CLEVELAND (WJW) – A days-long search and rescue mission continues in California for a missing skier with a Northeast Ohio connection.
According to the Placer County Sheriff’s Office, 43-year-old Rory Angelotta was reported missing just before 10 p.m. on Christmas after failing to meet up with friends for dinner following a ski run at the Northstar Ski Resort.
“His pass was scanned at 11:30 a.m. going up a lift,” said Sgt. Mike Powers. “We have no other scans after that, an emergency cell phone pinged at 11:25 a.m. so just a few minutes before going up the lift he had a brief call. After that, his cell phone went dead or he turned it off, we’re not sure, and from there the lift goes to pretty much the top of the mountain. He could’ve gone anywhere.”
Angelotta is a 1996 graduate of Saint Ignatius High School in Cleveland. A spokesperson said they are praying for him, his family and rescue crews.
The team trying to locate him have battled dangerous weather conditions, including a winter storm.
“Unfortunately, without any hard information about where he may have went, we’re just kind of shooting in the dark,” said Sgt. Powers. “I mean, we’ve had a high wind with heavy snow which can create incredibly deep snow drifts. White out conditions, wind chill factors, it can be in the negatives at the top of the mountain.”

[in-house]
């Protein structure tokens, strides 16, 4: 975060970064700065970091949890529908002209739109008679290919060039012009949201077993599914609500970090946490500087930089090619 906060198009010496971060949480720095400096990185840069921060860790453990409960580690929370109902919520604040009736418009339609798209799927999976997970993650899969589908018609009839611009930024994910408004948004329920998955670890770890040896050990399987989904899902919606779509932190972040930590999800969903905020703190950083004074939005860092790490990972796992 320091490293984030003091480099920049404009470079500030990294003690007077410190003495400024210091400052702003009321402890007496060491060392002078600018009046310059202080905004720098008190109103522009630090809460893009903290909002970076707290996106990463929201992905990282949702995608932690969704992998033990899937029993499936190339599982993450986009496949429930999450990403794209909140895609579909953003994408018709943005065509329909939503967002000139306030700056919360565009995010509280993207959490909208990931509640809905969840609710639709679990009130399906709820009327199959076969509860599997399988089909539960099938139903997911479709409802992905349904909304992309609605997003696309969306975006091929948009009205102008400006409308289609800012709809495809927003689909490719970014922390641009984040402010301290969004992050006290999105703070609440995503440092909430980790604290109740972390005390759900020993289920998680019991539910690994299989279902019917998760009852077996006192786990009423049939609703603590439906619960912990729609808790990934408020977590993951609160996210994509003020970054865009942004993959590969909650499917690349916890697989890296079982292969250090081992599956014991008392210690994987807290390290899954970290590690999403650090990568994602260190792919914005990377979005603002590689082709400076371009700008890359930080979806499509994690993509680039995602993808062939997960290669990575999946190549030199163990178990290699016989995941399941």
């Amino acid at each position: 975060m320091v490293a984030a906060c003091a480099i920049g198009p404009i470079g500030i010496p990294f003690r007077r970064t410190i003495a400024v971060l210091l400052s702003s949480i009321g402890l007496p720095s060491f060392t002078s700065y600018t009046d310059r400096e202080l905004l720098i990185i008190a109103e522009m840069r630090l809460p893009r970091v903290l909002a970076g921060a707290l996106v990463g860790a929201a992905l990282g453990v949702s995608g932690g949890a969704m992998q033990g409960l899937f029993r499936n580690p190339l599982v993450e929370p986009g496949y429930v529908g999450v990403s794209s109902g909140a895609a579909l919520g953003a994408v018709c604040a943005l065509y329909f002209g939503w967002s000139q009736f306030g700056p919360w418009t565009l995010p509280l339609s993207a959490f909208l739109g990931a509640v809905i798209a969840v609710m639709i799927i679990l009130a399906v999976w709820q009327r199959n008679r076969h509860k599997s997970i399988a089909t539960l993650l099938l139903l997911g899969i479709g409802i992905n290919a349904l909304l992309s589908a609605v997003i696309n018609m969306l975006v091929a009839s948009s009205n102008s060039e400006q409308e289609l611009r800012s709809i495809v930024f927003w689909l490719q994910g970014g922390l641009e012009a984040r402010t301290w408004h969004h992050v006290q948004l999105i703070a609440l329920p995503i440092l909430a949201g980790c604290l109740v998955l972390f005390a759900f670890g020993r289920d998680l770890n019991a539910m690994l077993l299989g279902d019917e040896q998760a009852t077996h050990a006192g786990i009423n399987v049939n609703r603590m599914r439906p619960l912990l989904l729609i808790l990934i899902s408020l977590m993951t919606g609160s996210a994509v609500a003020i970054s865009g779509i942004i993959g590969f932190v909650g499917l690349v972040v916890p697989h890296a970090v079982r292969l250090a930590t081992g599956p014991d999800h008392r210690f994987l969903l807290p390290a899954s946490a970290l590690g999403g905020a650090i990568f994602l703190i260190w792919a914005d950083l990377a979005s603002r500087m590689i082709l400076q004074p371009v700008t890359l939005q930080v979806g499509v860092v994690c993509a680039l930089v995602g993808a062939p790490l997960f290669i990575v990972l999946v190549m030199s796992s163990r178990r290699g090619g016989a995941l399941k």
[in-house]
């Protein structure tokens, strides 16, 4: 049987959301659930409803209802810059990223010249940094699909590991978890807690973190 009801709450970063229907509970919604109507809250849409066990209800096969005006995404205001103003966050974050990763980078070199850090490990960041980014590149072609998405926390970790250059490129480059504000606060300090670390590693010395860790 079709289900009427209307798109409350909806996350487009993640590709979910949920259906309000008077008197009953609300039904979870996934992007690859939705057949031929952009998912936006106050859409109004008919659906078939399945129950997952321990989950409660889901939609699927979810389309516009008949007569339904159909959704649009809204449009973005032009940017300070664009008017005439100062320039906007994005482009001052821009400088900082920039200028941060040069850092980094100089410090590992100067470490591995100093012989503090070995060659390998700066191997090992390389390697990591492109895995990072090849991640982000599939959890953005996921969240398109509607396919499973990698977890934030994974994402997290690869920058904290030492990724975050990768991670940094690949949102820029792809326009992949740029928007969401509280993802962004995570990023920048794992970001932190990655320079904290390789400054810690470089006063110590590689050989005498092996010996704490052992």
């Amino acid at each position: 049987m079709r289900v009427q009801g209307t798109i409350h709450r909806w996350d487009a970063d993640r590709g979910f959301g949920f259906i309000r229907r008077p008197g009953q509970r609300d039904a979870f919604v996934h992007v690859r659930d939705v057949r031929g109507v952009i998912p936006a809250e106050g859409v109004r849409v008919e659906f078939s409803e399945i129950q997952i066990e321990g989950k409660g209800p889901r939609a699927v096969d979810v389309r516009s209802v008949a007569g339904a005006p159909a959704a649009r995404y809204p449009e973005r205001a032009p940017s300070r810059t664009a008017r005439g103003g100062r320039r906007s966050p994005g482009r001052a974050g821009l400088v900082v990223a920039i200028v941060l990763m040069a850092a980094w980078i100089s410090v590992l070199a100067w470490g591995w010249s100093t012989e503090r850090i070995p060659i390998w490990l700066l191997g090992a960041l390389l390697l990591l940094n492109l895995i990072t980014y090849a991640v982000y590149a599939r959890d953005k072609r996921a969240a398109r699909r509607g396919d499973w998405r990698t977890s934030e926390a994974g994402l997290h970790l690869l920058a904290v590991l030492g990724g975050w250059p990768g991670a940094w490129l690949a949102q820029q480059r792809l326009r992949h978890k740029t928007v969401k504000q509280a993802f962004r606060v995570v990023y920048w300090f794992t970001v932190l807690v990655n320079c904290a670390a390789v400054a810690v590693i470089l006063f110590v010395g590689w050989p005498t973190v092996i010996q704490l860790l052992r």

Sergeant Powers said Angelotta is described as an experienced skier, friendly and outgoing. He works at a ski shop and recently moved to Truckee, California from Colorado in October.
He said Angelotta’s sister recently arrived and family continues to hope for a successful rescue. FOX 8 reached out to his sister but did not hear back as of this publication.
“It’s always good to have hope,” said Sgt. Powers. “Realistically, even well-trained and equipped individuals would be very hard pressed to survive in those conditions.”
Even with experience, the sergeant warns weather conditions can change on the mountain in moments, creating an extremely dangerous environment.
“It might be a fun day skiing down the hill or it might turn into tragedy and sometimes people forget that and how the environment can really be dangerous at the top of the mountain,” said Sgt. Powers. “Really can turn into life and death in a short time.”
Wednesday, the Placer County Sheriff’s Office wrote in a social media post that crews searched late into the night Tuesday, following up on a tip of fresh tracks in a remote part of the area. However, the tracks belonged to a bear.
Sgt. Powers said crews will continue to search as weather permits and still have thousands of acres to search.